“Everybody is going to have to get on the same page – which means elected officials, developers and everybody else – about how we are going to do this in an equitable way so that people don’t get kicked out,” Ehas says. “If you look at the urban core, there is a lot of vacant land and abandoned buildings. So there’s room for new people coming in with higher levels of income, to me, without having to displace the people that are currently there.”

Jacksonville’s Chief Resilience Officer Anne Coglianese, who’s been tasked with preparing the city for the impacts of climate change, has read the FSU report on climate gentrification and spoken with the researchers. She says their concerns will factor into her resilience plans. 

“To me, this [report] is signaling what could happen if policymakers aren’t paying attention. And the good news here in Jacksonville is that we absolutely are. And there’s a lot that we have in the works right now that I think will feed into avoiding some of the worst-case scenarios that come out of this report,” Coglianese says. “Currently, we are developing a comprehensive resilience strategy for the city of Jacksonville…and housing is absolutely going to need to be a piece of that.”

Keeping housing affordable 

Florida’s biggest cities have a significant shortage of affordable and available rental homes, according to the National Low Income Housing Coalition. Jacksonville has fewer than 13,000 affordable rental homes available to the more than 40,000 low-income families who need them.

Florida and many of its major cities have a large shortage of affordable and available rental homes (AMI = area median income). Credit: The National Low Income Housing Coalition

“If you have a child at a public school, if you go to the doctor, if you go to a restaurant, if you go to an entertainment park, you’re bound to meet someone who relies on affordable housing to sustain their lives,” says Laurie Schoeman, the director for climate and sustainability at Enterprise Community Partners, an affordable housing organization. “Everyone who accesses affordable housing plays a key role in our communities, and without that housing available there is nowhere to support folks if there’s an emergency or crisis.”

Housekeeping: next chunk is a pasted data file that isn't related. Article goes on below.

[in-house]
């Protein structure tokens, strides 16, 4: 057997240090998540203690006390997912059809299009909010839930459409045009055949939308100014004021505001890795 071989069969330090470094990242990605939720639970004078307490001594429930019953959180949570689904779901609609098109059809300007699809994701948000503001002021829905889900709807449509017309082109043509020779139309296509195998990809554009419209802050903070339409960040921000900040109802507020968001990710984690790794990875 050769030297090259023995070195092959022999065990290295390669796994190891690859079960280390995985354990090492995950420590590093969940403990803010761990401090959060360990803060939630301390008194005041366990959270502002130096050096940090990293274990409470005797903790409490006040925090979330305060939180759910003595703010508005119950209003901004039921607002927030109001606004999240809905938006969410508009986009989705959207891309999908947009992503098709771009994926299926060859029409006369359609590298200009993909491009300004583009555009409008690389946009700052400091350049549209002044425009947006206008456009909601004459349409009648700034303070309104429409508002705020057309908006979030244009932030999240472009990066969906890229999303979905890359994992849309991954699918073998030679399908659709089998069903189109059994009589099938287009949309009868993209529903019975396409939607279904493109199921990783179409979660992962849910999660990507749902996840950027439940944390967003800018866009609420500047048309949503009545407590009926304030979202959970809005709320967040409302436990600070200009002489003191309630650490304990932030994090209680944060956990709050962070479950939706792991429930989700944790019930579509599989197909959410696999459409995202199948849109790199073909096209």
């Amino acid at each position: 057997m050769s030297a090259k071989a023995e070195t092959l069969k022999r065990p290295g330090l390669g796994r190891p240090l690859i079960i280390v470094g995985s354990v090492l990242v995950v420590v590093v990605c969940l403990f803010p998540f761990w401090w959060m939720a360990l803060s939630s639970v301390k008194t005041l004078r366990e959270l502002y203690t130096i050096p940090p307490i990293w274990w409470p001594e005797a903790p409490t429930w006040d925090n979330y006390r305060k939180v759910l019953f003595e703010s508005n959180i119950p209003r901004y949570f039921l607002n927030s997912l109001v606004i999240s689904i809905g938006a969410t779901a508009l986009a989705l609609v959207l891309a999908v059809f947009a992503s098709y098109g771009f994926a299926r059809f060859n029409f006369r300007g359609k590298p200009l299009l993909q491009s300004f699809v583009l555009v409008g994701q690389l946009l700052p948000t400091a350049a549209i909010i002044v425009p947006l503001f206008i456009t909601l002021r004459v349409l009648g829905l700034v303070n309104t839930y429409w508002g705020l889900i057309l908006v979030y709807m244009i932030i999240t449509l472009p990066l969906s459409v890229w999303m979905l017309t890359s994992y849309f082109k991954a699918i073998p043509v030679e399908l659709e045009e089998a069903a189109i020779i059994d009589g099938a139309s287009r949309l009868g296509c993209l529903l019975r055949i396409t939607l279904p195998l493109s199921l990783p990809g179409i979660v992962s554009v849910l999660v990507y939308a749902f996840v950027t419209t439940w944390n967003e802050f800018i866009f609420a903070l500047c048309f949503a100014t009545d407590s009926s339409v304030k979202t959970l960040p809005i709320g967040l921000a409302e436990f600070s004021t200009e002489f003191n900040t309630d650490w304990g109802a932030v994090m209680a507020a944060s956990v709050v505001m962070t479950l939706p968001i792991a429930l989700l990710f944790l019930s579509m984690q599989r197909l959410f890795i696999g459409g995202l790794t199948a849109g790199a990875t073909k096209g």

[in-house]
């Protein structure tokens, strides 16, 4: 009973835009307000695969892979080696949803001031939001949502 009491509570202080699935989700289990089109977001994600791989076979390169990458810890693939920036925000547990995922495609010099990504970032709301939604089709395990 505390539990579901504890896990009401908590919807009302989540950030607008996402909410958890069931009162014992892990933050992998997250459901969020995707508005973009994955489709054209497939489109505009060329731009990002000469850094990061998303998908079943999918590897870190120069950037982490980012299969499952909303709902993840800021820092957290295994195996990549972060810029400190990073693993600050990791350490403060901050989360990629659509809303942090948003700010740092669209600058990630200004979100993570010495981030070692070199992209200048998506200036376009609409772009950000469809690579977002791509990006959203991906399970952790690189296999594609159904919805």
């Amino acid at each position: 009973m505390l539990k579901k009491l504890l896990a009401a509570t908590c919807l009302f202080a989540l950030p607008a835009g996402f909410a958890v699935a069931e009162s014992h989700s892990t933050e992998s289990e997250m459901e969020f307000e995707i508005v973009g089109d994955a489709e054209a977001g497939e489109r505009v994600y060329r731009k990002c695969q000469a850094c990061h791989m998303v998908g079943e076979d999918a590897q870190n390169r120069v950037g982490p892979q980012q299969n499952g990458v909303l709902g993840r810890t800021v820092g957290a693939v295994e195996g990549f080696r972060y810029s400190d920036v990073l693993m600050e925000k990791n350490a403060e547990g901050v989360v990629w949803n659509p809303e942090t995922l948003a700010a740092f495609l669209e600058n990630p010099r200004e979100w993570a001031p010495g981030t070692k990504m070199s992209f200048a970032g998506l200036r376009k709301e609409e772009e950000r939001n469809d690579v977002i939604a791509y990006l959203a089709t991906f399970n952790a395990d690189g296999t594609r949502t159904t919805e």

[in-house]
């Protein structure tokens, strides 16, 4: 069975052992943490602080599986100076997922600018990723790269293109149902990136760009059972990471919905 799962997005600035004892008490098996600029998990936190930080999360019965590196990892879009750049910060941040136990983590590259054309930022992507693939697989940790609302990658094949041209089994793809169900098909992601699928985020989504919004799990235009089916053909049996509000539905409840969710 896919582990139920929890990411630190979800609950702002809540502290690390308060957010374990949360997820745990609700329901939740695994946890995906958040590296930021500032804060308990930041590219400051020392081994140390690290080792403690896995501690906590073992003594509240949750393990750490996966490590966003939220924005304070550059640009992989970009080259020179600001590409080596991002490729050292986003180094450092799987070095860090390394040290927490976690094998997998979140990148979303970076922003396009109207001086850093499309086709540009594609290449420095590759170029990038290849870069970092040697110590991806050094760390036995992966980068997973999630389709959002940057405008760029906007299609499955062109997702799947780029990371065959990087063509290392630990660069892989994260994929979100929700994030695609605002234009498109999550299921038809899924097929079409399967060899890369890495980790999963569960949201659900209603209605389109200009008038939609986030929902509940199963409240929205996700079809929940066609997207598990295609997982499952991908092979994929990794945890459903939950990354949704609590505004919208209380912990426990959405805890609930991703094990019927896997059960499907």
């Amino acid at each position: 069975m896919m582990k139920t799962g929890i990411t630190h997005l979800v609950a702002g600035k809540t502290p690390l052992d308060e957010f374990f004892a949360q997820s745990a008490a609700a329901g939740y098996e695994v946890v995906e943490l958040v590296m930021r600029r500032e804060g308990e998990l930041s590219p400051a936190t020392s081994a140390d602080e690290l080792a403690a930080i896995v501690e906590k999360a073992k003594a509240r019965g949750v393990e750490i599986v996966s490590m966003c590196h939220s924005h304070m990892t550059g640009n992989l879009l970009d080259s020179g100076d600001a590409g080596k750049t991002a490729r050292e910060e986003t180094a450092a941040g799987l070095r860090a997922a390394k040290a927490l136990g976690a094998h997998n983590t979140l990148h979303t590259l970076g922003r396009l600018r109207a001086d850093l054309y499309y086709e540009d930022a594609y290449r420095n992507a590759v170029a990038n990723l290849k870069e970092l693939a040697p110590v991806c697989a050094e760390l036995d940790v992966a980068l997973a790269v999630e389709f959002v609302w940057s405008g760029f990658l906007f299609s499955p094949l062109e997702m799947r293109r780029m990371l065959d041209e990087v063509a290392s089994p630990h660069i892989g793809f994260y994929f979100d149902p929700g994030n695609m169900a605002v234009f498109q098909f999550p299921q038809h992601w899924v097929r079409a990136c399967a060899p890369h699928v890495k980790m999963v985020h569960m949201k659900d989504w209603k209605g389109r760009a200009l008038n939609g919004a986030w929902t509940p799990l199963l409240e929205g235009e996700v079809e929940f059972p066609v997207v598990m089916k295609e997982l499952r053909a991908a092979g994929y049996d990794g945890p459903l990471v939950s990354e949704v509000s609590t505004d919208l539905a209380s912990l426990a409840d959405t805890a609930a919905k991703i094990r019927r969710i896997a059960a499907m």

To help address Florida’s ongoing affordable housing crisis and the threats posed by climate change, Enterprise Community Partners launched the Keep Safe Florida program this year. The program, which started last year as a pilot in Miami, offers free tools and resources to help affordable-housing owners and operators deal with climate change and natural disasters. At the moment, Keep Safe Florida is working with owners and operators in Miami, Tampa and Orlando, and Schoeman says she’d be thrilled to see people in Jacksonville and other communities participate.

“Florida is very much on the frontlines of the climate crisis, the struggle to preserve and protect communities from these risks,” Schoeman says. “There is no state better positioned to be at the lead and at the helm of trying to undo the gentrification, to reduce displacement, than Florida.”

author image Lead Reporter, ADAPT

Brendan Rivers is the lead reporter for ADAPT, where he also writes the ADAPT email newsletter, hosts live events, and hosts and produces the ADAPT podcast profiling local people who are working on the issue of climate change.

author image Lead Reporter, ADAPT

Brendan Rivers is the lead reporter for ADAPT, where he also writes the ADAPT email newsletter, hosts live events, and hosts and produces the ADAPT podcast profiling local people who are working on the issue of climate change.

Please enable JavaScript in your browser to complete this form.